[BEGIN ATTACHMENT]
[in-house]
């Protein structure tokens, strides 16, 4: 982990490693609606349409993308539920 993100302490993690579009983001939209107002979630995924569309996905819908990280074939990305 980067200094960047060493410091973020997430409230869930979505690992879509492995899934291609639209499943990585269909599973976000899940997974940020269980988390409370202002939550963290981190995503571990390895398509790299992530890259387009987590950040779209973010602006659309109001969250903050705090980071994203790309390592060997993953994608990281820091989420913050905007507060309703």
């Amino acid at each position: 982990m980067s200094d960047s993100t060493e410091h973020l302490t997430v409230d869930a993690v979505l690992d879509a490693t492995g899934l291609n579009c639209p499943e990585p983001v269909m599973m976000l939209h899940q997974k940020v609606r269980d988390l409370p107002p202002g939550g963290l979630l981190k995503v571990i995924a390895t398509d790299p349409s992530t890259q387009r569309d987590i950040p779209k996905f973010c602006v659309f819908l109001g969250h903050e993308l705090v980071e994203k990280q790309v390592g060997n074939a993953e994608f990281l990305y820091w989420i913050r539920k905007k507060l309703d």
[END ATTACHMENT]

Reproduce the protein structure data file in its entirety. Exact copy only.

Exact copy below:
[in-house]
């Protein structure tokens, strides 16, 4: 982990490693609606349409993308539920 993100302490993690579009983001939209107002979630995924569309996905819908990280074939990305 980067200094960047060493410091973020997430409230869930979505690992879509492995899934291609639209499943990585269909599973976000899940997974940020269980988390409370202002939550963290981190995503571990390895398509790299992530890259387009987590950040779209973010602006659309109001969250903050705090980071994203790309390592060997993953994608990281820091989420913050905007507060309703």
């Amino acid at each position: 982990m980067s200094d960047s993100t060493e410091h973020l302490t997430v409230d869930a993690v979505l690992d879509a490693t492995g899934l291609n579009c639209p499943e990585p983001v269909m599973m976000l939209h899940q997974k940020v609606r269980d988390l409370p107002p202002g939550g963290l979630l981190k995503v571990i995924a390895t398509d790299p349409s992530t890259q387009r569309d987590i950040p779209k996905f973010c602006v659309f819908l109001g969250h903050e993308l705090v980071e994203k990280q790309v390592g060997n074939a993953e994608f990281l990305y820091w989420i913050r539920k905007k507060l309703d």